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Comorbid conditions in subjects with rheumatic diseases

Rheumatic diseases have a significant burden and impact on healthcare systems and are one of the most common causes of disability and work-related absences. However, in addition to the disease burden itself, patients with rheumatic diseases are also at an increased risk of developing a variety of comorbid conditions. These comorbid conditions can arise as a result of the disease itself, but also from its treatment. Over recent years, a growing list of comorbidities have been identified that are frequently associated with rheumatic diseases and these include: malignancies, cardiovascular diseases, infections, kidney diseases, lung diseases, sexual dysfunction, dental, and skin issues to name just a few. These comorbidities have a significant effect on the lives of patients and therefore it is important to increase our understanding of these conditions to ensure optimal treatment and improvements in quality of life.

Read the published content in this thematic series covering aspects of research into rheumatic diseases co-morbidities ranging from sexual to cardiovascular function. BMC Rheumatology would like to thank all authors and Editorial Board members who contributed to this collection. Future Thematic Series can be proposed by contacting the Editorial Office of the journal:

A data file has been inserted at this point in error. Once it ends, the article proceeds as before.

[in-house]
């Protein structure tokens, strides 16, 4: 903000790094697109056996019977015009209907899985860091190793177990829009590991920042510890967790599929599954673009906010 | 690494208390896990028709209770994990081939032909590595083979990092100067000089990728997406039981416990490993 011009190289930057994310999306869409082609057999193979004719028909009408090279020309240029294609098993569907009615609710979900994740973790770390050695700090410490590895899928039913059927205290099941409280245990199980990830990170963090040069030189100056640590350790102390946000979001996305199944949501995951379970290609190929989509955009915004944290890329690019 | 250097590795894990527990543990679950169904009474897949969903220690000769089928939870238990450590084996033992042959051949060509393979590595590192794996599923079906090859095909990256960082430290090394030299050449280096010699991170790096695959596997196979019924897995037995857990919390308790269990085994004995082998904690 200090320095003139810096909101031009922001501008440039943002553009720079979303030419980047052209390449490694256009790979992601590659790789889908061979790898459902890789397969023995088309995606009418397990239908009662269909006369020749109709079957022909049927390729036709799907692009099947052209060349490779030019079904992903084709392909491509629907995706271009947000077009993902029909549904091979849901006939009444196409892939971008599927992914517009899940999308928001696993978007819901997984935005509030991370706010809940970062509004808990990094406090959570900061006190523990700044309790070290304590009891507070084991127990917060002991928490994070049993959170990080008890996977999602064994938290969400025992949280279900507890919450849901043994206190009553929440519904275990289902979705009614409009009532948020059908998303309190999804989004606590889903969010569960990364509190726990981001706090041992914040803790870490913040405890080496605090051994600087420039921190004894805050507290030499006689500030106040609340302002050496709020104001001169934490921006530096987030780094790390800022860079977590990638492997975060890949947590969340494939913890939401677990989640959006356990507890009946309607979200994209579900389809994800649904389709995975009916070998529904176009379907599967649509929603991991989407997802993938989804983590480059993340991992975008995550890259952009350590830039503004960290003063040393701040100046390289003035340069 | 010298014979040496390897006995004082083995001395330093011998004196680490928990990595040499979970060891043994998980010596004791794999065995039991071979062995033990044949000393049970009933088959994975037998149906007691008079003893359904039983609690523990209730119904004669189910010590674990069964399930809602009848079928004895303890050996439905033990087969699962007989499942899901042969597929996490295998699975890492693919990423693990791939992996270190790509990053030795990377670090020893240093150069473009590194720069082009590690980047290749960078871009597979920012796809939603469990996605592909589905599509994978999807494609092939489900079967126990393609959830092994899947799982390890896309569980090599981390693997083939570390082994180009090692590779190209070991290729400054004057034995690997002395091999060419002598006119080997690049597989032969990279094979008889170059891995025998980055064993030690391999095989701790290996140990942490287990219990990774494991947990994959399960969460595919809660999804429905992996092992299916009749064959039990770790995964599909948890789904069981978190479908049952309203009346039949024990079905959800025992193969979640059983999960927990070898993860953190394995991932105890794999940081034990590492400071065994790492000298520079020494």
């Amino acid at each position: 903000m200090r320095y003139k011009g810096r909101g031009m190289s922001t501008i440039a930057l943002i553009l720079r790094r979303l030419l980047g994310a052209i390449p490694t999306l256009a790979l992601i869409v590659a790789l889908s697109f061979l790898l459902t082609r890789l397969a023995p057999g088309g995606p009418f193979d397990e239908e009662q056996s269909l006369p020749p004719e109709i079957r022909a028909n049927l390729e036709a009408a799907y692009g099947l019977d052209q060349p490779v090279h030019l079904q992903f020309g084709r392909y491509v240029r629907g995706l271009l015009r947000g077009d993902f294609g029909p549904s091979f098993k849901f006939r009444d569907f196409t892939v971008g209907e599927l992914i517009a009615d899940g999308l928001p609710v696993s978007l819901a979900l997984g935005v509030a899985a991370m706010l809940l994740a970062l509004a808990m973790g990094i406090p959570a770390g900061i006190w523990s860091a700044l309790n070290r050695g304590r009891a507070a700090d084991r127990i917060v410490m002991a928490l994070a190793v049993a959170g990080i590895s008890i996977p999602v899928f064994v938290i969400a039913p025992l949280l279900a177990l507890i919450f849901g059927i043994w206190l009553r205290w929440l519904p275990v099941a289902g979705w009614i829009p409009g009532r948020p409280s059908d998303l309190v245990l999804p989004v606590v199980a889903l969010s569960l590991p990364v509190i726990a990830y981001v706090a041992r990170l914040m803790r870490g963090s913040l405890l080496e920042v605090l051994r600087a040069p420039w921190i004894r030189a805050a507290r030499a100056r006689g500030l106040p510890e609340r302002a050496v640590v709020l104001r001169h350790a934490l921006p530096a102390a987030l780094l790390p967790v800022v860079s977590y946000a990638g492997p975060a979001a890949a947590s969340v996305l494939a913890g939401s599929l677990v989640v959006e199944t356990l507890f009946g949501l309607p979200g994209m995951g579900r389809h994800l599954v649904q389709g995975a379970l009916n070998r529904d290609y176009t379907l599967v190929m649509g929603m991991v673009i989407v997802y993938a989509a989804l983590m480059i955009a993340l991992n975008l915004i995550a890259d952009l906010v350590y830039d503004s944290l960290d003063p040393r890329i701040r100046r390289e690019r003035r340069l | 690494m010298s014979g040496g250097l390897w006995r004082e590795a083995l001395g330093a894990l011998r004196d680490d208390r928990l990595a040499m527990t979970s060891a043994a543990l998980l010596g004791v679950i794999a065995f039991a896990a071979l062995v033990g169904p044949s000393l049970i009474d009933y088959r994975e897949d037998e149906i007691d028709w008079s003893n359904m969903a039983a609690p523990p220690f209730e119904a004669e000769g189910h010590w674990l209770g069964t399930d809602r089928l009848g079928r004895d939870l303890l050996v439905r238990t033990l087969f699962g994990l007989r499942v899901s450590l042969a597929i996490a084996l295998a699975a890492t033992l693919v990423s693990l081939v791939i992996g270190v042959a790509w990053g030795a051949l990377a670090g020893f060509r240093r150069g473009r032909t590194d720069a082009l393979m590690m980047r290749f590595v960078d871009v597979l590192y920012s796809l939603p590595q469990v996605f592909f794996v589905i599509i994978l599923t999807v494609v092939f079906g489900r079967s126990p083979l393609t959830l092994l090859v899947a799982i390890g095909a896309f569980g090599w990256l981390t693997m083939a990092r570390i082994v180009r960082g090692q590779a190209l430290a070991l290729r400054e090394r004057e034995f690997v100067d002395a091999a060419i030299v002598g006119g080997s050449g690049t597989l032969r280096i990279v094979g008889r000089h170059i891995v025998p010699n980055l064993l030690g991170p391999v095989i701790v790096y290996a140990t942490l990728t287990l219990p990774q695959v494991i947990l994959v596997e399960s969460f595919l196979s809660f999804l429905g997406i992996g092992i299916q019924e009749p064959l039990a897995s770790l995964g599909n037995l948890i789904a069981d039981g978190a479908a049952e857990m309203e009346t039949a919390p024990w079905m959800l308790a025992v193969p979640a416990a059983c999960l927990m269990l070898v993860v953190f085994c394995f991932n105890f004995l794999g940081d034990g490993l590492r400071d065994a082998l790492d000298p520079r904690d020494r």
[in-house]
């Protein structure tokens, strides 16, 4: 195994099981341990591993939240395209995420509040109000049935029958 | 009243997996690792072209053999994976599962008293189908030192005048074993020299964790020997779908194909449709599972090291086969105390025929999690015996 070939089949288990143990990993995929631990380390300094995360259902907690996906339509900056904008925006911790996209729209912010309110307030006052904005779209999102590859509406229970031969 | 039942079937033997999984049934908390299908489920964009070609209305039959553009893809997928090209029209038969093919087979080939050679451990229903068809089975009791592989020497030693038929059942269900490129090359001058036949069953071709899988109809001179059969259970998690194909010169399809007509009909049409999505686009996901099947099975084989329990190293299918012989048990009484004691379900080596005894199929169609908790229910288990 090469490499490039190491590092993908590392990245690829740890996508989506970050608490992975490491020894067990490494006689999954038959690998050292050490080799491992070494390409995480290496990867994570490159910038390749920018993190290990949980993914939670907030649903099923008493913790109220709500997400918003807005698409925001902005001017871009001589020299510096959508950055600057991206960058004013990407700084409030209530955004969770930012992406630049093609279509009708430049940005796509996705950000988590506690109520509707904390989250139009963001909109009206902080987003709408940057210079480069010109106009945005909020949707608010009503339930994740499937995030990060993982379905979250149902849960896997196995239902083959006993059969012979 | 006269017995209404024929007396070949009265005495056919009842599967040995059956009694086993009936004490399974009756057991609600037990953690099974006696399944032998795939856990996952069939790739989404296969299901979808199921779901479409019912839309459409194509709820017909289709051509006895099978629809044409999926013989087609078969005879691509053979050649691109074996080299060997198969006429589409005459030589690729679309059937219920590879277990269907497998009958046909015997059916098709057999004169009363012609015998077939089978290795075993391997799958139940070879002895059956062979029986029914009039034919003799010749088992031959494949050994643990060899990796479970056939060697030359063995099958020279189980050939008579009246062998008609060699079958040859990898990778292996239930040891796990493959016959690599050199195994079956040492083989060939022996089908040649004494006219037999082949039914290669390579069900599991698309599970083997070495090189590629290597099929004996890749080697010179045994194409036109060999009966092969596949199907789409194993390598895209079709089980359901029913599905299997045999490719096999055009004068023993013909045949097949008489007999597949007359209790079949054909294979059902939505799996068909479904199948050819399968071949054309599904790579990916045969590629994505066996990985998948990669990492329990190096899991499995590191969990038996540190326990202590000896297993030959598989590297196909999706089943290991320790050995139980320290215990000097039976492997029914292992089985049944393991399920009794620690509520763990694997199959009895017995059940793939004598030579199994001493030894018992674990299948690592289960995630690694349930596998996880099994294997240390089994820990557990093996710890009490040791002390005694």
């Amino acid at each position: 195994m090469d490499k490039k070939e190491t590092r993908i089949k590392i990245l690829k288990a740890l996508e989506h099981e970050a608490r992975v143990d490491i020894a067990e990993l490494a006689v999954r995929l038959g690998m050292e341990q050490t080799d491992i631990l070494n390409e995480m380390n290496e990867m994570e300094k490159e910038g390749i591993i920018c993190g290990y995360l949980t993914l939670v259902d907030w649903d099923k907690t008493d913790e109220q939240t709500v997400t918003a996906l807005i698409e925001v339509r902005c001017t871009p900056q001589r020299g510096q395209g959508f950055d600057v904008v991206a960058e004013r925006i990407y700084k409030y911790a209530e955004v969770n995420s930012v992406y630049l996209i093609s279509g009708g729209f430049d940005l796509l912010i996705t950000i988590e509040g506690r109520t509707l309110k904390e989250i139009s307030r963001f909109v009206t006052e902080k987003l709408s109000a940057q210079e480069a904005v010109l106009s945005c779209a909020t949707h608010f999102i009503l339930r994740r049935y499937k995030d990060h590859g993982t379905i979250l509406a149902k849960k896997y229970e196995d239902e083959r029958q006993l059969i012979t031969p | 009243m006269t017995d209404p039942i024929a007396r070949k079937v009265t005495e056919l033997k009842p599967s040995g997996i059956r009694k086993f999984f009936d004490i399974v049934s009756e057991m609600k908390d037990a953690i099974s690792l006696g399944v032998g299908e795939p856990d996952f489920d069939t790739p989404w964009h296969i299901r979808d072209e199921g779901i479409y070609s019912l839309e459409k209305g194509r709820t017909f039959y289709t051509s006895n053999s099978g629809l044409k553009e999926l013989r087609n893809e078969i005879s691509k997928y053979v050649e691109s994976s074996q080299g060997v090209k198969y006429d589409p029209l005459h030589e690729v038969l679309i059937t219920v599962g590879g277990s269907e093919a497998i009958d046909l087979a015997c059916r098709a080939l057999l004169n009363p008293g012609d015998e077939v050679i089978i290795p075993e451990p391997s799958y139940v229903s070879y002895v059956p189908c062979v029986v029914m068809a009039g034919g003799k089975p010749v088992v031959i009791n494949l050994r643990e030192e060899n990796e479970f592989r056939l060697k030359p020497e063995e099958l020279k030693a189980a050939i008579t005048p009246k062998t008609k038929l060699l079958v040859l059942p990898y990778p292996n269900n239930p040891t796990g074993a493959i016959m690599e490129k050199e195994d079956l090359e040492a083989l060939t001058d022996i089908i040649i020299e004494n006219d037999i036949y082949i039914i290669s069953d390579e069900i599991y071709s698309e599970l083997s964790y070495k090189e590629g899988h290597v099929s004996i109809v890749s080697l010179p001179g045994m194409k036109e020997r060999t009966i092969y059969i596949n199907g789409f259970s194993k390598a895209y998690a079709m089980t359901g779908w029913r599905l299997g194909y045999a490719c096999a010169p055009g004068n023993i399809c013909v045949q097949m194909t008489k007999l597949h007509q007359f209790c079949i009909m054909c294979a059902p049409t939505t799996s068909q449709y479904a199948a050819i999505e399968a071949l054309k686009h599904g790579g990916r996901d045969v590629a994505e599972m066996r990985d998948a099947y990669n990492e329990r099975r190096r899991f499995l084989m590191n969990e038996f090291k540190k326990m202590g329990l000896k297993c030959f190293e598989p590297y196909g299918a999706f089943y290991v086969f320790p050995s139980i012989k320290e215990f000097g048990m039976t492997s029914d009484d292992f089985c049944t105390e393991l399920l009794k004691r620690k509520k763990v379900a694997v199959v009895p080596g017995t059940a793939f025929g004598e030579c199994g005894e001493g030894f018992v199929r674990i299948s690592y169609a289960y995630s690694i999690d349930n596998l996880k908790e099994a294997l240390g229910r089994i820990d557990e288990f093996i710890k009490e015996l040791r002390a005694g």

1. The liver is often overlooked as a target organ, with pathology either secondary to an underlying disease or due to the toxicity of therapies and the medical complications of extrahepatic diseases. It is thus ...

    Authors: Carlo Selmi, Maria De Santis and M Eric Gershwin
    Citation: Arthritis Research & Therapy 2011 13:226
  2. Management of patients with inflammatory rheumatic disease and a history of (or even a current) malignant disease poses some particular challenges. As direct evidence of the risk of (recurrent or de novo) maligna...

    Authors: Katarzyna Elandt and Daniel Aletaha
    Citation: Arthritis Research & Therapy 2011 13:223
  3. Renal co-morbidity is common in patients with rheumatic disease based on regular assessment of serum and urine parameters of renal function. When patients present with both arthritis and renal abnormalities th...

    Authors: Hans-Joachim Anders and Volker Vielhauer
    Citation: Arthritis Research & Therapy 2011 13:222